The second problem is that the challenger is challenging a strawman (a misrepresentation) of the Christian claim of the resurrection. Christians and skeptics agree that the resurrection is impossible by naturalistic processes alone, and that is what the challenger is banking on. However, Christianity does not claim that Jesus resurrected naturally, God (the Father) is responsible for the resurrection. This was a super-natural event, not a natural one. If God exists (which Christianity claims that God does), then the impossibility of a natural resurrection does not mean that resurrection is impossible, only that it is impossible by natural means- super-natural means are still possible. So, the challenger cannot argue from the impossibility of the resurrection to undermine the reliability of the New Testament eyewitnesses.

Credibility Determines Reality?
My third beef with this challenge regards the challenge's subtle implication that credibility of an eyewitness somehow determines reality. The challenger is attempting to justify rejection of the claim of the resurrection, and he seems to believe that by undermining the eyewitnesses' credibility he can show that it did not take place.

The problem here is that undermining credibility has no bearing on the actuality of the event itself. If someone who witnessed an event is a known pathological liar, can we immediately conclude that the event did not take place? No. Even if this challenge stood against critique, the challenger could not soundly conclude that the resurrection did not take place from the unreliability of the New Testament eyewitnesses.

Past Credibility and Present Credibility
After offering those three critiques of the challenge, I do feel that I need to let up a bit and provide the challenger a little bit of "wiggle" room. Let us go back to the pathological liar. How do we know he is a pathological liar? We examine his history of claims with regards to the reality of the events. Obviously we determined that he has a history of lying, so it is highly probable that he is lying about the event presently under investigation.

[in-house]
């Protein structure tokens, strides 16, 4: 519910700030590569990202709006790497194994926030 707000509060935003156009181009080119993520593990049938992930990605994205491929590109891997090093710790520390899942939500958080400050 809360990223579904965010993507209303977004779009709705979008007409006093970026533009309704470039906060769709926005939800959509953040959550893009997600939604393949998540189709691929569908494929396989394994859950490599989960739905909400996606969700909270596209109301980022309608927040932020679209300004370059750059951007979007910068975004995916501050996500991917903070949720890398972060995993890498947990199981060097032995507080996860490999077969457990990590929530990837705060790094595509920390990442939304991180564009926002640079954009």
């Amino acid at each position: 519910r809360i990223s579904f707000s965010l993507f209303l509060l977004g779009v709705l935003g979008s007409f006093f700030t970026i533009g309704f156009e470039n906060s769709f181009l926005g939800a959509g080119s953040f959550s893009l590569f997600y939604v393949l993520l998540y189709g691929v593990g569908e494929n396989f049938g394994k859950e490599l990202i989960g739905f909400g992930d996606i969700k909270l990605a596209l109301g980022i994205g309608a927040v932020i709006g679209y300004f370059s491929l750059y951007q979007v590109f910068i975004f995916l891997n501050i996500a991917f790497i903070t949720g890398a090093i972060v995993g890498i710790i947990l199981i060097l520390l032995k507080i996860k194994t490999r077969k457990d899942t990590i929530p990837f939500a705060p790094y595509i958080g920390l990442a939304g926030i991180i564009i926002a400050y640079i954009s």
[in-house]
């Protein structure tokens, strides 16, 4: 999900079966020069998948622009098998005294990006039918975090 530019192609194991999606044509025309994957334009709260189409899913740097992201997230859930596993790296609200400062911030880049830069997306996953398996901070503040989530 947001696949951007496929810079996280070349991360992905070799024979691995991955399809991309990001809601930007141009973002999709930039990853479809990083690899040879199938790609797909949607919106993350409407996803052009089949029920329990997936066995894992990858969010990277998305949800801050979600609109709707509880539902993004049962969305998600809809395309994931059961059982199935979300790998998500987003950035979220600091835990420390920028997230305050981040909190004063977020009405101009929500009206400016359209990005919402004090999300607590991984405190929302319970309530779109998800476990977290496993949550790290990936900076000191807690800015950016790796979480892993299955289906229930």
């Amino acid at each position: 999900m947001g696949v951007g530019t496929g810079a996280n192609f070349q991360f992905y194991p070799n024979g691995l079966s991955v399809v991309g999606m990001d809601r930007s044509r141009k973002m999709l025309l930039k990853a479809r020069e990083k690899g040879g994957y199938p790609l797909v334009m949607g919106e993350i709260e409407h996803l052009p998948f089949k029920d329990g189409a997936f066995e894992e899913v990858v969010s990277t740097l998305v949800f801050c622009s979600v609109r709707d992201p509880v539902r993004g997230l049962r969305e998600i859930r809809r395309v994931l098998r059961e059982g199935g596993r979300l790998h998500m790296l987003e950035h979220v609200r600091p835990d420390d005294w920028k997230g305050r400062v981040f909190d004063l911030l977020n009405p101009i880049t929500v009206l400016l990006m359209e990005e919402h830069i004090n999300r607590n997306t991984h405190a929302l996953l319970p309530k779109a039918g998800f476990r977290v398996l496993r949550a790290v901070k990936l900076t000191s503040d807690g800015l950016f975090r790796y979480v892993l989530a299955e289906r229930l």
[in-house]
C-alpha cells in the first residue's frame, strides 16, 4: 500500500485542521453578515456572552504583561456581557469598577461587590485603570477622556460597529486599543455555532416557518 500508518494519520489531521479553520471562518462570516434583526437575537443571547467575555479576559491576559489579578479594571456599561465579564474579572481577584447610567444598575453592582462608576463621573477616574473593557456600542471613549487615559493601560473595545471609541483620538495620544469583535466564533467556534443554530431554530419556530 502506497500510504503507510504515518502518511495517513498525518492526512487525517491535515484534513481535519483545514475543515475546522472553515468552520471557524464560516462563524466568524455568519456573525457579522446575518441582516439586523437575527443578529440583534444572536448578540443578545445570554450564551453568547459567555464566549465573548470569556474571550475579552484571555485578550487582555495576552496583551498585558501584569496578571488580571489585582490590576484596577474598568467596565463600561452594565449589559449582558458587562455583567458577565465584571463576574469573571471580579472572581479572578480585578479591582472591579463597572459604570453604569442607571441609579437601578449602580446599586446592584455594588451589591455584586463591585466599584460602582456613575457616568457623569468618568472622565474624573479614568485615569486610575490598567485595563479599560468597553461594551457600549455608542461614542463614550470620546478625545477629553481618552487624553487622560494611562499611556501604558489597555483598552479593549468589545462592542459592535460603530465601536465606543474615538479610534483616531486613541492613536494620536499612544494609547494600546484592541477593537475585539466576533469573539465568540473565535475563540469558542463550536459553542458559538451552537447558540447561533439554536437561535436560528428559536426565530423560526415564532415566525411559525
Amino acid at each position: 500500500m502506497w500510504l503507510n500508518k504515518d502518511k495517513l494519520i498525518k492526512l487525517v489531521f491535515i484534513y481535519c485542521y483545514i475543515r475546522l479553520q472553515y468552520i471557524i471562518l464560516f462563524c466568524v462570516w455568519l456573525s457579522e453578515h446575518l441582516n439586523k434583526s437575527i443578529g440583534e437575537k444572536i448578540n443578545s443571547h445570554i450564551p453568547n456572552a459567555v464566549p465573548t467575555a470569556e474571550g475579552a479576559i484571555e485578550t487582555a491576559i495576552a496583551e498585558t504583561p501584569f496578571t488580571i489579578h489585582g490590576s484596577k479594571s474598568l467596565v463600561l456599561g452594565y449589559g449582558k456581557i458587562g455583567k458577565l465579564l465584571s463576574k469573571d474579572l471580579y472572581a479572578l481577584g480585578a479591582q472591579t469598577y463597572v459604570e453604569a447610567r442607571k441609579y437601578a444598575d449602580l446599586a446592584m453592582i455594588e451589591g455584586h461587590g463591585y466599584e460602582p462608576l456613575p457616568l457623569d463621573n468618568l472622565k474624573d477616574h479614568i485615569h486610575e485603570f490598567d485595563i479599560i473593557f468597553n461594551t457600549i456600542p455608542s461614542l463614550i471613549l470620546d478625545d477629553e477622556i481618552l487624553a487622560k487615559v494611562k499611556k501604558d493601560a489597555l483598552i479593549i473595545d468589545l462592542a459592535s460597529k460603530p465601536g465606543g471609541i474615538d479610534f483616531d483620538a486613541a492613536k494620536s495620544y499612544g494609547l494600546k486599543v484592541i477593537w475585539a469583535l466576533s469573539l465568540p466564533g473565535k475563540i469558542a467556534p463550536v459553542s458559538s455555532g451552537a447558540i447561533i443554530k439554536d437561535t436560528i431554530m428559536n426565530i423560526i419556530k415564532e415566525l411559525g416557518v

Two things: First, in order for the challenger to reliably cast doubt on the reliability of the New Testament eyewitnesses, he would need to have access to their history of claims and the reality of the events. But we run into a snag. Many of the claims AND the events are already assumed to be incorrect and non-existent, respectively, by the challenger. So, we are back to begging the question. The best that the challenger can do here to avoid establishing credibility (the complete opposite of his goal) is to claim agnosticism about the events and skepticism about the history of the claims of the New Testament eyewitnesses. The challenger is left hanging.

Cold Case Christianity
At this point, the challenger, as any juror stuck with only a pathological liar as an eyewitness (or no eyewitness at all) to a crime is responsible to do, must examine ALL the evidence- circumstantial evidence.

Cold cases are criminal investigations in which no living eyewitnesses are around to testify or have their testimony tested. This is the exact place that the challenger to the reliability of the New Testament eyewitnesses finds himself.  Cold-case homicide detective J. Warner Wallace takes the skeptic through all the circumstantial evidence for Jesus' resurrection, that convinced him to convert from atheist to Christian, in his book Cold Case Christianity.

The problem for this particular skeptic is that in order to reject the eyewitnesses in the New Testament based on his challenge, he undermines:
  1. All eyewitnesses to crimes
  2. The trustworthiness of his own senses
  3. The trustworthiness of everyone else's senses
Many more posts could be written explaining the further implications of these three, but suffice it to use your experiences and imagination to discover all that we depend upon the reliability of our senses in order to know and act.

I would argue that these sacrifices are too much just to maintain the challenge. The skeptic has traded the trustworthiness of the New Testament eyewitnesses for the trustworthiness of...well, nothing. The leap from "skeptic of Christianity" to "hyper-skeptic of reality" necessarily follows and cannot be escaped. Because of that, the challenge must be withdrawn.